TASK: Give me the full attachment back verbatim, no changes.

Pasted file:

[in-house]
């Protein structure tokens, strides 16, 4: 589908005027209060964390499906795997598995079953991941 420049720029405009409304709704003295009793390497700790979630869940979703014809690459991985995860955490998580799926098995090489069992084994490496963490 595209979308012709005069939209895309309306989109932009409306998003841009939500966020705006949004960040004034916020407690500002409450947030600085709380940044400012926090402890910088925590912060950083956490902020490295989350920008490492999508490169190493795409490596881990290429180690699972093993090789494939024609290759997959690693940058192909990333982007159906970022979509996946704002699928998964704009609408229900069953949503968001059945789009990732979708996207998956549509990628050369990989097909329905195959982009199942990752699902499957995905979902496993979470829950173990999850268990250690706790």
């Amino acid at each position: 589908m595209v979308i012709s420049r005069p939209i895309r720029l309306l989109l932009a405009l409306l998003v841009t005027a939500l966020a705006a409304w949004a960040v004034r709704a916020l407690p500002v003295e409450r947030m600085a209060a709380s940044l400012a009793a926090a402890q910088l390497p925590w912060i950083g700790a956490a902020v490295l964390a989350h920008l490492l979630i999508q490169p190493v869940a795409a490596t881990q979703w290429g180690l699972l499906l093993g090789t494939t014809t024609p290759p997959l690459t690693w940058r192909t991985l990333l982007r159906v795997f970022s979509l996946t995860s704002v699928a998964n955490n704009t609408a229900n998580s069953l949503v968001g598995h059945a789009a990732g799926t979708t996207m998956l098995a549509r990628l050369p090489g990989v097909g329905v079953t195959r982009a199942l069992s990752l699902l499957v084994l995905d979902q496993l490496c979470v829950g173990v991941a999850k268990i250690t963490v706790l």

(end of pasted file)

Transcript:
[in-house]
């Protein structure tokens, strides 16, 4: 589908005027209060964390499906795997598995079953991941 420049720029405009409304709704003295009793390497700790979630869940979703014809690459991985995860955490998580799926098995090489069992084994490496963490 595209979308012709005069939209895309309306989109932009409306998003841009939500966020705006949004960040004034916020407690500002409450947030600085709380940044400012926090402890910088925590912060950083956490902020490295989350920008490492999508490169190493795409490596881990290429180690699972093993090789494939024609290759997959690693940058192909990333982007159906970022979509996946704002699928998964704009609408229900069953949503968001059945789009990732979708996207998956549509990628050369990989097909329905195959982009199942990752699902499957995905979902496993979470829950173990999850268990250690706790």
């Amino acid at each position: 589908m595209v979308i012709s420049r005069p939209i895309r720029l309306l989109l932009a405009l409306l998003v841009t005027a939500l966020a705006a409304w949004a960040v004034r709704a916020l407690p500002v003295e409450r947030m600085a209060a709380s940044l400012a009793a926090a402890q910088l390497p925590w912060i950083g700790a956490a902020v490295l964390a989350h920008l490492l979630i999508q490169p190493v869940a795409a490596t881990q979703w290429g180690l699972l499906l093993g090789t494939t014809t024609p290759p997959l690459t690693w940058r192909t991985l990333l982007r159906v795997f970022s979509l996946t995860s704002v699928a998964n955490n704009t609408a229900n998580s069953l949503v968001g598995h059945a789009a990732g799926t979708t996207m998956l098995a549509r990628l050369p090489g990989v097909g329905v079953t195959r982009a199942l069992s990752l699902l499957v084994l995905d979902q496993l490496c979470v829950g173990v991941a999850k268990i250690t963490v706790l």